Interpretation of negative decibels

Hello everyone,
I need help but not directly with Audacity…
I am a mobile application developer and I want to make an application that detects noises.
I managed to do the measurements but I get negative values ​​(ex: -54db). I think that it is correct but I do not know how to interpret the values.
I know that 130db corresponds to a very very loud noise but what about a sound at -54db?
I read somewhere that with the sensitivity of the microphone, you could convert a “negative” decibel to a “positive” decibel.
Does anyone have a formula or a clue that could help me?
Thanks in advance

There are different 0dB references for acoustic, digital, and electrical levels.

0dB SPL is the acoustic reference. It’s approximately the quietest sound that can be heard and SPL levels are usually positive.

0dBFS (zero decibels full scale) is the digital reference and it’s the “digital maximum” so digital dB levels are usually negative. With integer formats, 0dB is the “highest you can count to” with a given number of bits. 24-bit audio files have “bigger numbers” than 8-bit files, but when you play the file everything is automatically scaled to match your DAC so a 0dB 24-bit file isn’t louder than a 0dB 8-bit file.

There are various electrical references. 0dBV means 0dB is 1 volt, etc.

There is no standard calibration between digital and acoustic levels. Acoustic loudness depends on many things… Your volume control, the gain and power of your amplifier, the sensitivity of your speakers, how close you are to your speakers, etc. But there is a direct correlation. If you turn down the digital level by 3dB (3dB more negative) the acoustic loudness also drops by 3dB.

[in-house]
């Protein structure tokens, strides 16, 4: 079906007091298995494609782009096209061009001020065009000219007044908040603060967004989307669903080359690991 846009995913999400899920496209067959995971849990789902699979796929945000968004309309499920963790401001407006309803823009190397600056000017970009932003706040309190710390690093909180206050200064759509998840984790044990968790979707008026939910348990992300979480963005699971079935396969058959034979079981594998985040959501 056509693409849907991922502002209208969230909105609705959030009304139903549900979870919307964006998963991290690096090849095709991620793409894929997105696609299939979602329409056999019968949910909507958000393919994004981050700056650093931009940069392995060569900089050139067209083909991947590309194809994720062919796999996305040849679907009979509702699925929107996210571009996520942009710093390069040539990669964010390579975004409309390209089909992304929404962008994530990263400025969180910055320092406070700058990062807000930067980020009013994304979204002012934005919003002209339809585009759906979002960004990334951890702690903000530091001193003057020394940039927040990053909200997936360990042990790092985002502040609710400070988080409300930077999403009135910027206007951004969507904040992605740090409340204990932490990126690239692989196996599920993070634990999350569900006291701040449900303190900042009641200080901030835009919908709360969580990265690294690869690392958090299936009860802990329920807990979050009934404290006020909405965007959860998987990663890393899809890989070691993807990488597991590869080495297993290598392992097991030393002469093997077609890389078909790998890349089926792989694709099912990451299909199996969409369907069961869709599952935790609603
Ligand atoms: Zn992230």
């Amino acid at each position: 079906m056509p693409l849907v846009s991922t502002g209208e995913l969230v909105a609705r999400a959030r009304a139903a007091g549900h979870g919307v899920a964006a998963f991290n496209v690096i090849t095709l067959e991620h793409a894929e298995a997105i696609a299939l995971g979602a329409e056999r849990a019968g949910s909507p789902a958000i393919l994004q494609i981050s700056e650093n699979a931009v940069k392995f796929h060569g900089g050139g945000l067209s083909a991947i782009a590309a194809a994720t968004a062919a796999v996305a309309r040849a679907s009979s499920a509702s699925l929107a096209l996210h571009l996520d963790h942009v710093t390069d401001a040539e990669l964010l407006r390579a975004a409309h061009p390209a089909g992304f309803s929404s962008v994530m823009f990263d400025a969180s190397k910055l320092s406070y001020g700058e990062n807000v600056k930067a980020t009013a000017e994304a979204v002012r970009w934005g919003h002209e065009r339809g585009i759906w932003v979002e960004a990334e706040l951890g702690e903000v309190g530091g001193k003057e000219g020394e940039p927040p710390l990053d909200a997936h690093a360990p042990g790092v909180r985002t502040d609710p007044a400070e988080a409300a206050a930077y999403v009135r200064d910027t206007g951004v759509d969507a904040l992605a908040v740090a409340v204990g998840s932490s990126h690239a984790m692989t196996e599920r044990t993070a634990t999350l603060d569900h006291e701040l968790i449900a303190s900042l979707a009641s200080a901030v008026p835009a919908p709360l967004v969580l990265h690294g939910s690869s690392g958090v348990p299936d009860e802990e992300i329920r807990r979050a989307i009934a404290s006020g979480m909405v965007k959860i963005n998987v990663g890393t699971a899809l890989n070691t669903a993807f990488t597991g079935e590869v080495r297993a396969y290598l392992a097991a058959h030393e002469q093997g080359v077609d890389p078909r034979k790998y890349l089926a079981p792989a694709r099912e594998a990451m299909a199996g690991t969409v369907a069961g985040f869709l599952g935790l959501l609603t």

Since there is no standard calibration you can’t normally measure acoustic loudness with a microphone and Audacity. But there are calibrated USB microphones and associated software.

There is an additional complication… SPL loudness is usually averaged, and frequency-weighted because our ears are more sensitive to mid-frequencies. With digital we are usually concerned with peaks because of the 0dB maximum limit. Peaks don’t correlate well with loudness so for example, if you normalize (“maximize”) all of your music for 0dB peaks, some songs will sound louder than others.

“Detection” is different from “measuring”. For measuring you’ll need an SPL meter to calibrate your phone. Most phones of the same model will be “close” and maybe “close enough”, but different brands/models of phones will have different microphone sensitivity. And you should include A-weighting.

That’s for a full-scale sine wave. Square waves are “louder” than sine waves by about 3 dB, so you could have a +3 dBFS square wave.

In other words, higher bit depths have higher precision, not larger amplitudes. Basically it’s like having more digits available after a decimal point.

Not quite - This is true for RMS measurements used by some standards, which assert that RMS of a sine is 0dBFS. Audacity uses the mathematical definition of RMS, which has sine waves at -3dBFS RMS. You can see this in Audacity itself; the light blue area of the waveform (which shows RMS) never goes above -3dBFS for sine waves.

Note that these are RMS values, not peak values. RMS is a loudness estimation (with LUFS being a better estimation), not a volume measurement.